Kellogg | Mr. Chief Product Officer
GMAT 740, GPA 77.53% (First Class with Distinction, Dean's List Candidate)
Chicago Booth | Mr. Needy Spartan
GMAT 740, GPA 3.6
INSEAD | Ms. Low GPA, Big Ambitions
GRE 2.64, GPA 2.64
Stanford GSB | Mr. Energy Focus
GMAT 760, GPA 3.7
MIT Sloan | Mr. Low GPA Over Achiever
GMAT 700, GPA 2.5
Georgetown McDonough | Mr. Aspiring Consultant
GMAT 690, GPA 3.68
NYU Stern | Ms. Art World
GRE 322, GPA 3.3
NYU Stern | Mr. Hail Mary 740
GMAT 740, GPA 2.94
Stanford GSB | Mr. Big Tech Engineer
GRE 332, GPA 3.95
IU Kelley | Ms. Biracial Single Mommy
, GPA 2.5/3.67 Grad
Berkeley Haas | Ms. 10 Years Experience
GMAT To be taken, GPA 3.1
Yale | Mr. Army Infantry Officer
GMAT 730, GPA 2.83
Yale | Ms. Social Impact AKS
GRE 315, GPA 7.56
Berkeley Haas | Mr. Hanging By A Thread
GMAT 710, GPA 3.8
Kellogg | Mr. Bird Watcher
GRE 333, GPA 2.9
Harvard | Mr. Relationship Manager
GMAT 750, GPA 3.8
Harvard | Mr. Political Consultant
GRE 337, GPA 3.85
MIT Sloan | Mr. Refinery Engineer
GMAT 700- will retake, GPA 3.87
Said Business School | Mr. Across The Pond
GMAT 680, GPA 2.8
Stanford GSB | Mr. Singing Banking Lawyer
GMAT 720, GPA 110-point scale. Got 110/110 with honors
Stanford GSB | Mr. Corp Finance
GMAT 740, GPA 3.75
Kellogg | Mr. Marketing Maven
GRE 325, GPA 7.6/10
Stanford GSB | Mr. Vroom Vroom
GMAT 760, GPA 2.88
N U Singapore | Ms. Biomanager
GMAT 520, GPA 2.8
Stanford GSB | Mr. Health Nerd
GMAT 740, GPA 3.5
Wharton | Mr. Army & Consulting
GMAT 760, GPA 4.0
Berkeley Haas | Mr. 360 Consultant
GMAT 720, GPA 3.4

What Are My Chances At Harvard Business School?

Harvard Business School, Stanford GSB, Wharton and other top business schools have become so competitive that none can be called a target anymore, even if you have a 3.9 from Stanford, a high GMAT score and stellar work experience. As an MBA applicant, you may have heard that you should apply to some stretch schools, target schools and likely, or safety, schools.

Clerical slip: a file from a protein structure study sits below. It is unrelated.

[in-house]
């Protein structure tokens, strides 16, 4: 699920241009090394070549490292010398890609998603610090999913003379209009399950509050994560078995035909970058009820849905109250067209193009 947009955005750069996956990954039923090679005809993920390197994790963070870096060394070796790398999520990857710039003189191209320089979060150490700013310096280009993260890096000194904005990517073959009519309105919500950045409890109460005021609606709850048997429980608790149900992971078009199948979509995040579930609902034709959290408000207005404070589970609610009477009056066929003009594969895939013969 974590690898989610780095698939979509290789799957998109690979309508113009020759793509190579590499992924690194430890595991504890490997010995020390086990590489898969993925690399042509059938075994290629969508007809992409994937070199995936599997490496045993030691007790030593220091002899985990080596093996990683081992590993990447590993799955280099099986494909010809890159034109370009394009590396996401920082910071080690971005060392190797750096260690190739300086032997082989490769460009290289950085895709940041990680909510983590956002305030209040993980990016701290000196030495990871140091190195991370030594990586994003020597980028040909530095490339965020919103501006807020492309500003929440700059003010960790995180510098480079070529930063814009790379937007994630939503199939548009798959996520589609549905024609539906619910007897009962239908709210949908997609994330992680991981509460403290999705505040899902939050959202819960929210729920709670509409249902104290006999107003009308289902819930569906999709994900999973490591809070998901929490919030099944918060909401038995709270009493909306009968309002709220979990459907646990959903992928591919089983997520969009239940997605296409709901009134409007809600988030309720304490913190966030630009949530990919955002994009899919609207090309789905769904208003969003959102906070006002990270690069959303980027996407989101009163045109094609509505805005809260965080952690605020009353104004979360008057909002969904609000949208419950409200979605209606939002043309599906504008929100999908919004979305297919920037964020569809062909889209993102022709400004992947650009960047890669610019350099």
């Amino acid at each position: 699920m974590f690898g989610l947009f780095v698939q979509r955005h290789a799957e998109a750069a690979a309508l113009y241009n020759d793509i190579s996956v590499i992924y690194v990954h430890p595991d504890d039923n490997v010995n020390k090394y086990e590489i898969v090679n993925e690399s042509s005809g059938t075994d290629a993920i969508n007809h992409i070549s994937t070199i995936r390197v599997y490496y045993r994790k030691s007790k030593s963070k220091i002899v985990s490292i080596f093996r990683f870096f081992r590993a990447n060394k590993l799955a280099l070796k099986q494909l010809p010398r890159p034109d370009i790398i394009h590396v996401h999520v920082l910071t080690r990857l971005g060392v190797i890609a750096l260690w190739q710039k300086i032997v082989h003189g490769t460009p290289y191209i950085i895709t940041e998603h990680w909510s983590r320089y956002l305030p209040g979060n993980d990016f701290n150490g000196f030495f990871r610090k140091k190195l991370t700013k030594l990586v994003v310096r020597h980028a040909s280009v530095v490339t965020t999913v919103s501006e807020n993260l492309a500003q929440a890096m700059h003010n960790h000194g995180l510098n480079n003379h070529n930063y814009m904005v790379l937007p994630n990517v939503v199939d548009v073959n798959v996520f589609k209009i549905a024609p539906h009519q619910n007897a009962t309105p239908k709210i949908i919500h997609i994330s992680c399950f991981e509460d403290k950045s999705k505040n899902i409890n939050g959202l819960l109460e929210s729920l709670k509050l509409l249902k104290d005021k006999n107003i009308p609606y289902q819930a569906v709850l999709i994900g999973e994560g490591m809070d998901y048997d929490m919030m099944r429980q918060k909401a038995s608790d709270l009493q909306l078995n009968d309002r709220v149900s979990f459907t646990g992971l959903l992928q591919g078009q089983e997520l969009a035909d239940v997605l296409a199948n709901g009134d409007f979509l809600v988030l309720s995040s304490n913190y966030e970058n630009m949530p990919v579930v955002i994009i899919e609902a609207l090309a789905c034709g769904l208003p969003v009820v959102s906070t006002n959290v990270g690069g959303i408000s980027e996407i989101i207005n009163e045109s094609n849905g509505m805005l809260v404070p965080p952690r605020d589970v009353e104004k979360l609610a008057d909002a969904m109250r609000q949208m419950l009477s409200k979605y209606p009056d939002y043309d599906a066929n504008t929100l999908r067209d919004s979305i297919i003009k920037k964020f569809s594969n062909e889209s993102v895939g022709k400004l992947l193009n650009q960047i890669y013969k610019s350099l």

What does this mean and how do you go about it? In today’s super-competitive MBA application process, it’s a good idea to do your research to figure out where you stand so you can make an informed decision about which MBA programs are stretches, targets or likely schools for you.

Start with a broad list at first – maybe 15 or more – so you don’t eliminate too many right at the beginning. Then once you’ve narrowed them down more – maybe 8 to 10 – start compiling a list of how many are stretch, target or likely for YOU.

How do I know which are stretch or reach schools?

One of the first rules of thumb with the top ten business schools is that they are essentially stretches for EVERYONE. Yes, even you with the 770 GMAT.

For example, Berkeley Haas denies close to 60% of candidates with a 750 or higher GMAT score. So as you make up the list of schools you will apply to, put every top ten school in the stretch list. Beyond these top schools, a stretch school is one where your GPA and GMAT are on the low end of the 80% ranges the schools report. In some cases, you’ll only see an average GPA reported so use that as your barometer. If your GMAT and/or GPA are way below the average, that school is a stretch for you.